Well can I just say in relation to General Cosgrove’s remarks, he’s made it very clear that the remarks he made about Vietnam were not in any way in the context of what may or may not happen in relation to Iraq. He made that very clear during the interview at the weekend. What I said last Friday, and I said very deliberately, was that I thought it more probable than not that the United States would take some action. I don’t want that to happen. Nobody wants further conflict of any kind. And I hope it doesn’t become necessary. I went on to say that if action were taken, I thought it likely that Australia would be asked to play some part - I emphasise some part. And I also said that I wanted the Australian community to start thinking about that issue. I’ve subsequently said that if there were any decision contemplated by the Government to involve Australia [inaudible] a debate on it, but we are a long way from all of that, but we’re not so far away from the possibility of it that we shouldn’t start as a community talking and thinking about it. And I felt that my obligation to take the Australian public into my confidence and say what I thought might happen. Now nobody wants this to occur and if Iraq had observed the resolutions of the Security Council regarding inspections and destruction of weapons of mass destruction, we wouldn’t be having this conversation. It should be born in mind that there are standing resolutions of the Security Council, which deal with this issue. Iraq does have weapons of mass destruction. It is believed they have the capacity to develop a nuclear strike capacity within the not too distant future. Now, those are sobering considerations, but it’s a difficult issue. The issue, I don’t - I’m not-some people have accused me of hyping,of hype and rhetoric. I don't think anything I’ve said over the last couple of minutes is particularly rhetorical. I’m just trying to honestly state the situation as I see it.

CORDEAUX:

If you sensed that public opinion on this and international public opinion as well as local public opinion was definitely against any involvement, would that change your mind?

PRIME MINSITER:

Well in all of these things you take a whole range of things into account including public opinion. In the end you do what you think is in the best interests of Australia. I’m interested in people’s views. I think public opinion would probably be quite varied and divided on something like this and I can understand it. I think all of us start with the proposition that we’d rather not be talking or thinking about it.

CORDEAUX:

Prime Minister, would you take some calls?

PRIME MINSITER:

Yes, certainly.

CORDEAUX:

Hello, Terry.

CALLER 1:

Hello.

6

CORDEAUX:

Yes, here’s the Prime Minister.

CALLER 1:

Oh, thank you.

CORDEAUX:

Go right ahead.

CALLER 1:

Mr Howard.

PRIME MINSITER:

Yes.

CALLER 1:

Now, it’s Terry Hicks speaking.

PRIME MINSITER:

Yes, Terry.

CALLER 1:

I'm the father of David.

PRIME MINSITER:

Yes,Terry I’m sorry.

CALLER 1:

What I need to know is what is the Government doing in regards to trying to get him back here to Australia?

PRIME MINSITER:

Well our view is, and I appreciate you getting in touch with me, our view is that it is not unreasonable in current circumstances that he stay were he is. I’m not going to make any statements about his legal position or reasons, which listeners will understand. He has not in our view been taken by the Americans unlawfully and therefore we do not accept that what the Americans are doing is unlawful. And the question of whether or not, in those circumstances, we have an obligation above every other consideration to bring him back to Australia is an arguable proposition.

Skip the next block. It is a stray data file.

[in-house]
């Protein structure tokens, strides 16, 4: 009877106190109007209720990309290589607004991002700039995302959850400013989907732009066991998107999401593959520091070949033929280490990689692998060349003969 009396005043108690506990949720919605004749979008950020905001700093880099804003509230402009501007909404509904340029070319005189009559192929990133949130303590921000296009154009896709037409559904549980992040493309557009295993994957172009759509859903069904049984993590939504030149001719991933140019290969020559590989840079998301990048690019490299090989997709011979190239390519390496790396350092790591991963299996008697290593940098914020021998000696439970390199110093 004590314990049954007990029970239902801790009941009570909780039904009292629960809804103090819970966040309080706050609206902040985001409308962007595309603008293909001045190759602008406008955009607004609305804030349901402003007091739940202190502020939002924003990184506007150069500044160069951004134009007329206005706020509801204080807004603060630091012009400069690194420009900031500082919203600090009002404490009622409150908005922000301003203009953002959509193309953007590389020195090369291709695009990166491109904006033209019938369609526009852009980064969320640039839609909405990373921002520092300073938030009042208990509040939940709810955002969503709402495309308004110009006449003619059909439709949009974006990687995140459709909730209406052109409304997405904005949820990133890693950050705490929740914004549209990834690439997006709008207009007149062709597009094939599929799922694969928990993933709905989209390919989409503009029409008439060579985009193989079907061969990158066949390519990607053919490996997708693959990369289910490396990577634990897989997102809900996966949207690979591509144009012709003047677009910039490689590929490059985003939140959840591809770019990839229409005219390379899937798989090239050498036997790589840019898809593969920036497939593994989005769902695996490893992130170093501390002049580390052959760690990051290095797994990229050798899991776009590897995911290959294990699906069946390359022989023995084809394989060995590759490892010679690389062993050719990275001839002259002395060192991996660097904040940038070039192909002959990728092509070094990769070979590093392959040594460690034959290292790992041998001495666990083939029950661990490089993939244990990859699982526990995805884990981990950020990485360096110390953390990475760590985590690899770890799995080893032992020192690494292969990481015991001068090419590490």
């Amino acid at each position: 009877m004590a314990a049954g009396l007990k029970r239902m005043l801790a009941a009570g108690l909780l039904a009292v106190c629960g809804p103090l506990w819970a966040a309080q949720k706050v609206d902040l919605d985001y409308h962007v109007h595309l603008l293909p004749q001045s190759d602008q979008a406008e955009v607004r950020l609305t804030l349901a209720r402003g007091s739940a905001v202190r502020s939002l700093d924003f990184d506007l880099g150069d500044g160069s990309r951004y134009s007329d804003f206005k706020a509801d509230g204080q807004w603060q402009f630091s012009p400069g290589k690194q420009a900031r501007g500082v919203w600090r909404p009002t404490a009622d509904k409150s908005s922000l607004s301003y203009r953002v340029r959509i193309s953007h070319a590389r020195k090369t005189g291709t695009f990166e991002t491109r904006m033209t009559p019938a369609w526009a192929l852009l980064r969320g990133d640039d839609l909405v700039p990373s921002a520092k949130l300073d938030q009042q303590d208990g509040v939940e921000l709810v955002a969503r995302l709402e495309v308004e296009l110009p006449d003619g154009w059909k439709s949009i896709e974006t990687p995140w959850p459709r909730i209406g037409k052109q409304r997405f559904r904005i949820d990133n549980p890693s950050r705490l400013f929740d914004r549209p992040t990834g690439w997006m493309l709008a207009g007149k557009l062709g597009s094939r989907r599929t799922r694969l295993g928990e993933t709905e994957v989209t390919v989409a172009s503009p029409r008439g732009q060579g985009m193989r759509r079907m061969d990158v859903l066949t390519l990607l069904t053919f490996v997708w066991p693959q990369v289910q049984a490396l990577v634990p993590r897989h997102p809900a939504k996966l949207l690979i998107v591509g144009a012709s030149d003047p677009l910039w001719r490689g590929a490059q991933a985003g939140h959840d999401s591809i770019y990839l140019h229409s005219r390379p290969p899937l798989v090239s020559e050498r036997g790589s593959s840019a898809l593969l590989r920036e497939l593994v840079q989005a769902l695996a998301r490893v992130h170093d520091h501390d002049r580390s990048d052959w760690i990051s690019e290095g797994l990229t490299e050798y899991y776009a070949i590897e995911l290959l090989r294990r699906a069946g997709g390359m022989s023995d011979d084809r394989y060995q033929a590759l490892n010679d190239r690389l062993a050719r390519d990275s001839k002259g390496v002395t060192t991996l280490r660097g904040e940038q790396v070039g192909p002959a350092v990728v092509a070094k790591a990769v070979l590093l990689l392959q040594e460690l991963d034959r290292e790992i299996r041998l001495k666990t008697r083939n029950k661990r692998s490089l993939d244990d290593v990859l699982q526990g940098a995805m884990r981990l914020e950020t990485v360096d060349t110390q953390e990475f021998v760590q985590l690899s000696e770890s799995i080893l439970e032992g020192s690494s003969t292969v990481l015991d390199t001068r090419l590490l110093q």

CALLER 1:

7

If Americans haven’t charged with him with anything, surely the Australian Government can make a push to get him back.

PRIME MINSITER:

Well we have, as you know, been in touch and he’s been spoken to. As difficult though the circumstances of detention and incarceration will be in this particular situation, we are satisfied on the information I’ve been given about his physical well being. And you must understand that he was taken into custody during a military operation and a military operation, which we supported. A military operation that we believe was totally justified and we are satisfied that according to the laws of war, what the Americans did was correct.

CALLER 1:

Yeah, but the problem is that there was no war declared.

PRIME MINSITER:

Well that doesn’t altar the fact that there were circumstances of military conflict which justifies what the Americans did.

CORDEAUX:

Thanks Terry. Hello Glen.

CALLER 2:

Oh hello Jeremy. Hello John. You don’t mind me calling you John?

PRIME MINSITER:

Go right ahead.

CALLER 2:

It’s a wonderful country that we live in where we can actually ring up our leader and call him by his first name. It’s just great.

PRIME MINSITER:

And it’s a wonderful thing for that leader occasionally to be called by his first name. Sometimes he’s called all sorts of things.

CALLER 2:

Look, it’s taken enormous amount of courage, more than you can possibly know, to actually ring you and talk to you. But I have a question and I don’t mean it to be facetious in any way. I want to ask you a question about the disability pension [inaudible] distant yourself from it. I want to ask you about the disability games. Under the new criteria of being able to work 20 hours a week. Does that mean that the people who have taken part in the disability games